4. Anonymous Coward
    Anonymous Coward

    How very very silly...

    The Magna Carta gose to show how we cannot have a bill of rights based on the current world.

    I feel that we should have one, but very limited in scope and very clear in wording with rights that cannot be argued against in any fair and free country.

    For example, we should have in some way:

    The right to a fair trial

    The right to not be held without trial or representation.

    The right to know why you are being held and for how long, prior to being charged.

    The right to a free, fair and open democratic process.

    Not things like the right to use the NHS, or higher education. These are nice things, but not fundamental rights that will stand the test of time.

    It seems the government are thinking about wether these things will be important in 10 or 20 years, but a bill of rights should be so fundamental that they should be important in 100 or 1000 years, unchanged. Anything else is nothing more than new (or old) legislation under a popular name.)

  5. David Harper

    572 words

    The U.S. Bill of Rights is 572 words long, excluding the preamble, and it guarantees basic freedoms such as freedom of speech, religion and assembly, and the right to a fair trial, and it forbids cruel and unusual punishment. Moreover, it seems to have stood the test of time.

    Why are our legislators unable to frame a guarantee of basic human rights as succinctly as that?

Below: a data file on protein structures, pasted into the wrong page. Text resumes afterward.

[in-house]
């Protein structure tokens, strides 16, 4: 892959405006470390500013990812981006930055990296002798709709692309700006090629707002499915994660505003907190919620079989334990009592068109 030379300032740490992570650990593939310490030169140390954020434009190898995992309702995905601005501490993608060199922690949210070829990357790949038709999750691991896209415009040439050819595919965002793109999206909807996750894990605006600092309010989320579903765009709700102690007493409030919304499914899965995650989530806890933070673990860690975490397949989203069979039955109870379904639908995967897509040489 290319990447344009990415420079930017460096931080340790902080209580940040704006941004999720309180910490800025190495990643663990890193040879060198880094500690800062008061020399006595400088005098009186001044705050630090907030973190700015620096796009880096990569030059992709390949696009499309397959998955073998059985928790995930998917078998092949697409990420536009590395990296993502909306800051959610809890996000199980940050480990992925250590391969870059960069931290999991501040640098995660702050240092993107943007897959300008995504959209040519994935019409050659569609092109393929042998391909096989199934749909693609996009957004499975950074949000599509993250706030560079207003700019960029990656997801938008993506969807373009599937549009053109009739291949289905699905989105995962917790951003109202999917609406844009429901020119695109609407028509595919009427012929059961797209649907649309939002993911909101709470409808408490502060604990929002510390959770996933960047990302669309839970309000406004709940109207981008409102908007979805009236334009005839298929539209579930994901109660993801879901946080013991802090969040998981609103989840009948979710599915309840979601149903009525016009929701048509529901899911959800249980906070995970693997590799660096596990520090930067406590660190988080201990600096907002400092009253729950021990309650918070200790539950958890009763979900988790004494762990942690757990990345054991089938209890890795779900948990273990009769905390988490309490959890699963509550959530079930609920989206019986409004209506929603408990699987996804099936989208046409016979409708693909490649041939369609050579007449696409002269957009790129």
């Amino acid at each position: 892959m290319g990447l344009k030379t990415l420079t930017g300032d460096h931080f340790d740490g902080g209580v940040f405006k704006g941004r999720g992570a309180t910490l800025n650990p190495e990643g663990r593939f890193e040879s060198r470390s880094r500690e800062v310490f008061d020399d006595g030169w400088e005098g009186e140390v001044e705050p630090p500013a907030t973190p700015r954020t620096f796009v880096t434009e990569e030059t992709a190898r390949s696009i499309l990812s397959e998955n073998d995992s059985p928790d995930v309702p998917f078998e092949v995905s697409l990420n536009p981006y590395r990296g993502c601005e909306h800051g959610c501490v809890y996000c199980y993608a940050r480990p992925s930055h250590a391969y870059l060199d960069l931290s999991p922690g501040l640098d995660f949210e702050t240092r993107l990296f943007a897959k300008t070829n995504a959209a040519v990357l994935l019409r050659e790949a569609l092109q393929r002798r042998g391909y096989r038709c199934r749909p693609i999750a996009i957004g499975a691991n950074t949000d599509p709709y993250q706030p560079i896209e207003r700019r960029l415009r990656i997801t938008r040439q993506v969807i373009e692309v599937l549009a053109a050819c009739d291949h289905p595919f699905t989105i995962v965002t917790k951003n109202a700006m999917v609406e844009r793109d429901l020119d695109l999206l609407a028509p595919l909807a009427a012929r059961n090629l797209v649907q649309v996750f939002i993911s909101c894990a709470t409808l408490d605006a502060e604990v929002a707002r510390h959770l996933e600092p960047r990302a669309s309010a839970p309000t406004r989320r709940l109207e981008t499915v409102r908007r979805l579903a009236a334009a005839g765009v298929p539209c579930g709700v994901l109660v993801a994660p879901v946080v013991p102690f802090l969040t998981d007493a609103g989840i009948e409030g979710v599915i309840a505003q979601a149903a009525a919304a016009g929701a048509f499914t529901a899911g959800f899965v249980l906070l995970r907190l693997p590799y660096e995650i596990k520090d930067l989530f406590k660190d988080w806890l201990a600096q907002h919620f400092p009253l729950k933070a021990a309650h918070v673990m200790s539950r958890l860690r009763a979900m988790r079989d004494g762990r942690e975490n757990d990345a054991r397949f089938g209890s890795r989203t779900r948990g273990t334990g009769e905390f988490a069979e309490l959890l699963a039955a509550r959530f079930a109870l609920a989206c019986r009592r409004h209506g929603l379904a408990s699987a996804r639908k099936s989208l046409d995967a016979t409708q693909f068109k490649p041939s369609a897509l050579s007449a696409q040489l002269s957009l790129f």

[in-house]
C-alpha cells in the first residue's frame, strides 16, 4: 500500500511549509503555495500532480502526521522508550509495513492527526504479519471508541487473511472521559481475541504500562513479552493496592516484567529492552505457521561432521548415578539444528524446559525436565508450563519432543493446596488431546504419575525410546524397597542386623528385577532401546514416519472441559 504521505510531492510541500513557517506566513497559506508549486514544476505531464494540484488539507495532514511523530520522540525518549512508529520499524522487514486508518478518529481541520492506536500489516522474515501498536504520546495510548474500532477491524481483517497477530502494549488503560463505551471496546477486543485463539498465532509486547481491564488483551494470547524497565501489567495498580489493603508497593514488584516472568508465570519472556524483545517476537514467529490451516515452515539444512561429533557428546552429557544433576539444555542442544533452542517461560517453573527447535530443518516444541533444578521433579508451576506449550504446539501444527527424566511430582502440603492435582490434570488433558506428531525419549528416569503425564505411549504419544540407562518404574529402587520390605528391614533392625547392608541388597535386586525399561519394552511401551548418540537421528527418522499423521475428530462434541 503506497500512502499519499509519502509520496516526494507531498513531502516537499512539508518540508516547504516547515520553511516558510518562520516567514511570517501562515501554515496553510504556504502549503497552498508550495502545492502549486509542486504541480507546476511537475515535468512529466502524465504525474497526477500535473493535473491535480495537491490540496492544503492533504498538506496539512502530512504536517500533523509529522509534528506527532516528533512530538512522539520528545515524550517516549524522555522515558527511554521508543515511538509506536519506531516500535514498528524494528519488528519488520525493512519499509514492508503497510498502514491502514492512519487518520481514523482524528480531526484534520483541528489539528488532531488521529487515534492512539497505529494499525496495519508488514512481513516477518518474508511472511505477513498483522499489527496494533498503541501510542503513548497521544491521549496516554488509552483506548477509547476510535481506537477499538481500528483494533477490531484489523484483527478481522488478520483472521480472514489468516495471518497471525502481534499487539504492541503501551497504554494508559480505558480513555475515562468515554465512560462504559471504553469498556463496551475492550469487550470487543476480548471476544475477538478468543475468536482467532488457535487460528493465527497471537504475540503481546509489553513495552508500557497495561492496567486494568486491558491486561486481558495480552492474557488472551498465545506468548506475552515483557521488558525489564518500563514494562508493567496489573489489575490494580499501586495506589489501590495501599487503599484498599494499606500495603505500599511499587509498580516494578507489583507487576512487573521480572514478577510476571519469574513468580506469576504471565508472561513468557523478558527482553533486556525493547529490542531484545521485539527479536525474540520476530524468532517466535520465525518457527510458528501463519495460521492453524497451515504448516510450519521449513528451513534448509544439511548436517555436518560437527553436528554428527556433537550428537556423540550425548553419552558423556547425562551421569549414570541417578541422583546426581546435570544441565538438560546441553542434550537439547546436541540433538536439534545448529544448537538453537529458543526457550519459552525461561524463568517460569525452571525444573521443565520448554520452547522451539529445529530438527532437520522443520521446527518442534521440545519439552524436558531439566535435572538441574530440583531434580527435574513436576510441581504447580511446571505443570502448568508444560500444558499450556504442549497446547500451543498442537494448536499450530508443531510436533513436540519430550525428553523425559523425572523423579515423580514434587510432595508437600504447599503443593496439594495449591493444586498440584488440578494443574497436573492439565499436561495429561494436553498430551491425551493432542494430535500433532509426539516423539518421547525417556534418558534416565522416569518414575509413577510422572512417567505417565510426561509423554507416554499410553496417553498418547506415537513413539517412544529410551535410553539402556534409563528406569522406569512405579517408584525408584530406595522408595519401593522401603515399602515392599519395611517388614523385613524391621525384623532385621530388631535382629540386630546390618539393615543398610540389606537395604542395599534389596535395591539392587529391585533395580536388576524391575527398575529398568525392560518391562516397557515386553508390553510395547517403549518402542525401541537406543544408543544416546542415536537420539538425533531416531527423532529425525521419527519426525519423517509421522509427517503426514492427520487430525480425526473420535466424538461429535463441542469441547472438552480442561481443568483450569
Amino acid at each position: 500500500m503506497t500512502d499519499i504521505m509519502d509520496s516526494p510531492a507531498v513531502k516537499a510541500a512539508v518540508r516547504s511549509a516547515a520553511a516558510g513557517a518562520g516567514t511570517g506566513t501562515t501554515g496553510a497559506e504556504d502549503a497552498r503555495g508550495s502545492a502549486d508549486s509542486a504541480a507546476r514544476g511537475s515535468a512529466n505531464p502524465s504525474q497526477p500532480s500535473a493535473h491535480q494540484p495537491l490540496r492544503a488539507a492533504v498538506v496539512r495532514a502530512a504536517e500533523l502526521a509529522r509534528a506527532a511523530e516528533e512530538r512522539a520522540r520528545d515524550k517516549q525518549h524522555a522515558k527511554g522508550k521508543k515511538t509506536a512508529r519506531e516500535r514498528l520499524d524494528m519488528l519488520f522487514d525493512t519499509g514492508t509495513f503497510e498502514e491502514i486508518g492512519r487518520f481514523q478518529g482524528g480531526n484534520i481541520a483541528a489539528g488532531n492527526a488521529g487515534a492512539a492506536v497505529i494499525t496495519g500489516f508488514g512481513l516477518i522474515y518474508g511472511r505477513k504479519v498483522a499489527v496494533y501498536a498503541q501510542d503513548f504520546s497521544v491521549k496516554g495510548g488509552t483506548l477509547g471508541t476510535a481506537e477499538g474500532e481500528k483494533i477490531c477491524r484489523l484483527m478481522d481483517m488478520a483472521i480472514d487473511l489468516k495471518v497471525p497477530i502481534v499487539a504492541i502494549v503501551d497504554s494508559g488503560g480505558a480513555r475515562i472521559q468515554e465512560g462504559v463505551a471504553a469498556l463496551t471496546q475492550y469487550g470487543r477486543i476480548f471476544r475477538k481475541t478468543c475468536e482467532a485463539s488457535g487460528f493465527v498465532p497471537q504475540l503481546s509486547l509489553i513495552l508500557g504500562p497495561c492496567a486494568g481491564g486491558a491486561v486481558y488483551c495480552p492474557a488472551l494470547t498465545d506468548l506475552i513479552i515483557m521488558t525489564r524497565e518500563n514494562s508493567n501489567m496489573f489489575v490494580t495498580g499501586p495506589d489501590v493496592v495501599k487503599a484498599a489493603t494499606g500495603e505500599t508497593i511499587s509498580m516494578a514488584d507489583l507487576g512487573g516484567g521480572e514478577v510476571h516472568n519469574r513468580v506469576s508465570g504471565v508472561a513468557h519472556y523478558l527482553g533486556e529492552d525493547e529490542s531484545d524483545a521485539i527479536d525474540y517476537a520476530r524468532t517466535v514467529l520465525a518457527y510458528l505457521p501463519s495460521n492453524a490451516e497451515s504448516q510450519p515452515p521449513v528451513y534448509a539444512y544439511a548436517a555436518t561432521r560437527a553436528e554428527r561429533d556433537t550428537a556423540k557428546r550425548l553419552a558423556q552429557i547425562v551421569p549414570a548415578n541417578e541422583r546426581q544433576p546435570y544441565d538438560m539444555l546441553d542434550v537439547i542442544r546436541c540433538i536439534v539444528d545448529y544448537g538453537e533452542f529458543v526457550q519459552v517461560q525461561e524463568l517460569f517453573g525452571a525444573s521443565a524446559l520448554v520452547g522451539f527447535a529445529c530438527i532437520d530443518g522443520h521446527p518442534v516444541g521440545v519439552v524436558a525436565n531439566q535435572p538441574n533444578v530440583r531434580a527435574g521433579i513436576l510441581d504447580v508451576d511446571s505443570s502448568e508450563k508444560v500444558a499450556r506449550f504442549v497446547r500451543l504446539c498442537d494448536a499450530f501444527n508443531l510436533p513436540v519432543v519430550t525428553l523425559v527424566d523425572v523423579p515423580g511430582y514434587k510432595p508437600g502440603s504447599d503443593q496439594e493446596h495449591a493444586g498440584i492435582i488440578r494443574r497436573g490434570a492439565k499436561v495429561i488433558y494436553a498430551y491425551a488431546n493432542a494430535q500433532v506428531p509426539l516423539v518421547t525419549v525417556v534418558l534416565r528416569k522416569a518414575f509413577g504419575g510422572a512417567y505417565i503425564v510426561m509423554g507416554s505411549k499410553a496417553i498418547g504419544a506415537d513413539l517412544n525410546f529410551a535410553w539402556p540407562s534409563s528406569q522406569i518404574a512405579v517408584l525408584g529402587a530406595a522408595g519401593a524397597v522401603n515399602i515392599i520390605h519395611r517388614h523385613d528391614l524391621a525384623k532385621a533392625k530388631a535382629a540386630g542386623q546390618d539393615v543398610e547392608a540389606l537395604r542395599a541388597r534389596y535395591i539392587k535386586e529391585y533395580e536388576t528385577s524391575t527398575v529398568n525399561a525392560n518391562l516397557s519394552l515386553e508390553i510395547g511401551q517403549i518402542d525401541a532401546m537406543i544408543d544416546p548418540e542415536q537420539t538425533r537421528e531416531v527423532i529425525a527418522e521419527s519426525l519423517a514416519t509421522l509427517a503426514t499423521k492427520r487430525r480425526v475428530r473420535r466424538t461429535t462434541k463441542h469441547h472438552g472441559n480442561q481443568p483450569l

(We could probably drop the second clause, though.)

  6. Paul

    @The BigYin

    "Or is that just the joint manifest of the Tory and Labour parties"

    Na. They would never say anything as clearly as that. Give yourself a few days on Whale song, Joss sticks and dobble Expresso, re-write, add a few lies, and then come back.

  7. Anonymous Coward
    Anonymous Coward

    Computer says no

    "Compare that with the present government’s plans to use ID checks to prevent individuals leaving if they have unpaid fines."

    So another punishment without judicial process, given on the spot fines are issued without judicial process and that HMGov issues automatic fines when the computer says it hasn't received some form within some deadline.

    So HM Border Controls will check the passport, "Computer says no" and send them back on their way to the outramp?

    Another sure fire vote winner Jacqui, why you're so talented, Labour are sure to win the next election. And it's all thanks to you Jacqui!

  8. Anonymous Coward
    Anonymous Coward

    We should have the right to....

    ...line up the entire cabinet against a wall a shoot them if we think they aren't doing what they said when they wanted to be elected and we can get more than a million votes to make it democratic. I reckon online voting every quarter should do the trick.

    P.S. When I had joint with a few friends, we never called it a "committee".

  9. John Band